“This quote – Tess says it to her mother after Alec D’Urberville has had his wicked way with her.”So it's a rape threat. That's not even subtext; it's fucking text. They met twice and he found out her home address and sent her expensive gifts along with quotes about rape. This isn't merely bad romance writing. This is some Gift of Fear shit.
Seriously, shouldn't it at least be a quote about infatuation or lust or something? Unfortunately (boy, I'm using that word a lot today), I think it isn't because this is a kinky book and it's supposed to be a kinky love note. And clearly rape threats are the kinky version of love notes. I'm angry as a human being, of course, but I think I'm even angrier as a kinkster.
[She goes out to a bar with friends and drunk-dials Bold BigFlank.] “Anastasia, where are you, tell me now.” His tone is so, so dictatorial, his usual control freak. I imagine him as an old time movie director wearing jodhpurs, holding an old fashioned megaphone and a riding crop. The image makes me laugh out loud. “You’re so… domineering,” I giggle.[...]
“I’m coming to get you,” he says and hangs up. Only Splint ChestHair could sound so calm and so threatening at the same time. Holy crap. I pull my jeans up. My heart is thumping. Coming to get me? Oh no. I’m going to be sick… no… I’m fine. Hang on. He’s just messing with my head. I didn’t tell him where I was. He can’t find me here. Besides, it will take him hours to get here from Seattle, and we’ll be long gone by then.I don't really have anything funny to say about this, I just wanted to keep you up to date on what a colossal creep this guy is.
“No José, stop – no.” I push him, but he’s a wall of hard muscle, and I cannot shift him. His hand has slipped into my hair, and he’s holding my head in place. “Please, Ana, cariña,” he whispers against my lips. His breath is soft and smells too sweet – of margarita and beer. He gently trails kisses along my jaw up to the side of my mouth. I feel panicky, drunk, and out of control. The feeling is suffocating. “José, no,” I plead. I don’t want this. You are my friend, and I think I’m going to throw up. “I think the lady said no.” A voice in the dark says quietly. Holy shit! Slate SlabRock, he’s here. How? José releases me.SlabRock is not your savior, Ana, no matter how carefully the author sets you up with sexually aggressive racial stereotypes. He's just the Scylla to Jose's Charybdis. (I didn't want to say "the rock to Jose's hard place.")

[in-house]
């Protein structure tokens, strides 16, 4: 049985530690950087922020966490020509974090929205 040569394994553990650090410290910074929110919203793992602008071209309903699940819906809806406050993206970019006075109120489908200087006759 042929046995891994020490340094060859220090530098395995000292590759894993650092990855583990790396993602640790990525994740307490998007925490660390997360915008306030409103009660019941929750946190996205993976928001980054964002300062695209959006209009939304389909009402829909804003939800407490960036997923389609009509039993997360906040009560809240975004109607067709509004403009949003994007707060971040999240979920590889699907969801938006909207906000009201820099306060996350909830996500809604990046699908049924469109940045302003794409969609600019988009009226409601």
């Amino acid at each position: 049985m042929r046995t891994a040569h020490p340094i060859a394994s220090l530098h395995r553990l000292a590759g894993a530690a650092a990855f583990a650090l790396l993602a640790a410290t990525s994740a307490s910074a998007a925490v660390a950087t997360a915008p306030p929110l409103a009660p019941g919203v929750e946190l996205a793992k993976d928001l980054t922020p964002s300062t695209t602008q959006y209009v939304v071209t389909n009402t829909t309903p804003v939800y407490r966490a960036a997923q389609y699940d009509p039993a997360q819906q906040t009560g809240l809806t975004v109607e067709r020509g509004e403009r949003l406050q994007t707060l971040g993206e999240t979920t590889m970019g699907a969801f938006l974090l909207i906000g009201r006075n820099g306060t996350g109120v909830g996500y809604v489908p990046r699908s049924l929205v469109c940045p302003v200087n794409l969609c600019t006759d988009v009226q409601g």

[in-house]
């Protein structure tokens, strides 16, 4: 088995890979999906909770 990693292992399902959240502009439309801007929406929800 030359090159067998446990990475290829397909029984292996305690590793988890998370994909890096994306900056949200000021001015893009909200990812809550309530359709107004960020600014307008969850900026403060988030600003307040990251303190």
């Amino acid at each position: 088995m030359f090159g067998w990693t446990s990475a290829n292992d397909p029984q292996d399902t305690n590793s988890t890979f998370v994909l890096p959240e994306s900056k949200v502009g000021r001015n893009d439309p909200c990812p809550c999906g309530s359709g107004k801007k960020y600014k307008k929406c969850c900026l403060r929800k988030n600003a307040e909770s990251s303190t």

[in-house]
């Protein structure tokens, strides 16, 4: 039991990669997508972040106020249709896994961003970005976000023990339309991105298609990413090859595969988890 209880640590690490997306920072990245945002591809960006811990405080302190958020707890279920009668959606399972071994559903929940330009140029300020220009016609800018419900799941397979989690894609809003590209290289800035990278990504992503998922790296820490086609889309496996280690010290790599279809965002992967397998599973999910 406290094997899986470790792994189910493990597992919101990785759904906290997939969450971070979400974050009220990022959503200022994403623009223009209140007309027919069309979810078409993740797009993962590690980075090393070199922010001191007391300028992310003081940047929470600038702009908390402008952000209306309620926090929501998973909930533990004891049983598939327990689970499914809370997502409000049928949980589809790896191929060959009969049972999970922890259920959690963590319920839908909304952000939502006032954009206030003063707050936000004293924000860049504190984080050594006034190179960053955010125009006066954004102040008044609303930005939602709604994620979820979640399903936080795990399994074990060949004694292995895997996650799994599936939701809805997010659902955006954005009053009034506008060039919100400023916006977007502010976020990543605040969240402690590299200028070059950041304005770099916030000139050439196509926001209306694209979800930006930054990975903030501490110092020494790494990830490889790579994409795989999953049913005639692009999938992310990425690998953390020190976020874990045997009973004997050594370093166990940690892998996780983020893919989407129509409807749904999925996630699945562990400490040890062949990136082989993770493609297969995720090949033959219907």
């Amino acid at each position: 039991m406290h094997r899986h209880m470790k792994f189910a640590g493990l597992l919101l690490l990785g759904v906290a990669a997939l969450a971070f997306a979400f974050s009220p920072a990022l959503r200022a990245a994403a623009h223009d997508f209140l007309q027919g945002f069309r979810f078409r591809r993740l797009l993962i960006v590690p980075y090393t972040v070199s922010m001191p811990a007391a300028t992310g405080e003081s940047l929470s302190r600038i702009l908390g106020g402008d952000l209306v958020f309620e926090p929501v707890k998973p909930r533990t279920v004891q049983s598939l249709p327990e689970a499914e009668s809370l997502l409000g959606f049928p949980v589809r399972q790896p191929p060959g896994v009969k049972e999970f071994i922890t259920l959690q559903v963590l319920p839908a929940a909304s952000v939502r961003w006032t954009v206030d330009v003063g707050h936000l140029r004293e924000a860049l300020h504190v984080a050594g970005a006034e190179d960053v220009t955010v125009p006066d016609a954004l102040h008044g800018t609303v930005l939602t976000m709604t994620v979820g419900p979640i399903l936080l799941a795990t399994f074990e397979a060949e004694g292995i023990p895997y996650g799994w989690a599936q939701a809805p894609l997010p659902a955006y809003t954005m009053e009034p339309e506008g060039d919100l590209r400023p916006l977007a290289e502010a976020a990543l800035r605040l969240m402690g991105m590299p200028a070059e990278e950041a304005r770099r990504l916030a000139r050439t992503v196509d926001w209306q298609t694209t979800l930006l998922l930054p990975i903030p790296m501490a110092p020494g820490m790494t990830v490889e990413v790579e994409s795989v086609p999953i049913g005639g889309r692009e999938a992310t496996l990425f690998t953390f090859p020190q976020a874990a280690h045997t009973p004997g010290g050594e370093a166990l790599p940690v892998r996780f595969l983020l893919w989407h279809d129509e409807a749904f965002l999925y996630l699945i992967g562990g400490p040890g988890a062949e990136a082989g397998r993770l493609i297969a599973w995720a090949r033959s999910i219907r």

[Ana vomits copiously, repeatedly, and graphically into a flowerbed while Fist RockBone holds her hair.] “We’ve all been here, perhaps not quite as dramatically as you,” he says dryly. “It’s about knowing your limits, Anastasia. I mean, I’m all for pushing limits, but really this is beyond the pale. Do you make a habit of this kind of behavior?”Really, dude? Really? You had to slip in a reference to how naughty and kinky you are while she's barfing?
(Not even getting into the victim-blaming here. Maybe he's just talking about the barfing. I'm going to go ahead and believe that.)
“How did you find me?” “I tracked your cell phone Anastasia.” Oh, of course he did. How is that possible? Is it legal? Stalker, my subconscious whispers at me through the cloud of tequila that’s still floating in my brain, but somehow, because it’s him, I don’t mind.Oh god oh god oh god. I have dug too greedily, and too deep. Who knows what I awoke in the darkness of this book. Shadow and flame. For fuck's sake, we're only on chapter 4.
I'll say this for E.L. James: she spells this shit out. A lot of authors would merely imply that stalking is cool if the guy is sexy. James puts it right out there.
He takes my hand once more. Holy cow – he’s leading me onto the dance floor.Dude. She was just barfing. I think she's done for the night. Call her a cab.
My thoughts crash through my brain, fighting the drunk, fuzzy feeling. It’s so warm in here, so loud, so colorful – too bright. My head begins to swim, oh no… and I can feel the floor coming up to meet my face or so it feels. The last thing I hear before I pass out in Christian Grey’s arms is his harsh epithet. “Fuck!”Okay, now call her an ambulance.
Man, Ana has shitty friends. Not only were they ignoring her when a guy was trying to assault her and she was vomiting, but now they're looking the other way while an older stranger (who her roommate knows is stalking her) takes her back to his hotel. While she's unconscious.
I'm going to make a Fifty Shades of Grey drinking game where you take a shot every time something about the relationship isn't terrifyingly abusive. So far I'm completely sober.
I came here to laugh and be pedant, but now I'm just sad.ReplyDelete
Good luck at Jersey!
I don't want this reading to be an exercise in misery. I am trying to keep it jokey. But I'm also working with what the book gives me, and boy does it give me misery.
You know, this reminds me...ReplyDelete
Your writing has helped me to know when to go from "ok, wth?" to "ACK!! GET AWAY!!"
So, Thanks for helping me redefine my understanding of such things, and giving me the knowledge to keep myself safe.
You seriously kick ass, Cliff.
I don't know about this... I'm usually on board with what you say, but fisking Fifty Shades of Grey just doesn't make sense to me. It's *erotica*.ReplyDelete
If I were to test everything I read on, say, Literotica.com, for consent and kinky best practices, it'd *all* fail the test. Because I *want* it to fail the test, because it's nice not to have to worry about the well-being of imaginary characters while getting off. (I also don't worry much about a logical plotline or good writing...)
I'd never read THIS crap, but it's because that's not my particular fantasy. Some people wanna fantasize about a partner who is so helplessly bumbling as to be almost childlike, or a partner who "wants you so much he can't leave you alone", even though these things would not fly in real life. Most people are not idiots - they can identify Grey's behavior as creepy and unacceptable - but they like a little make-believe.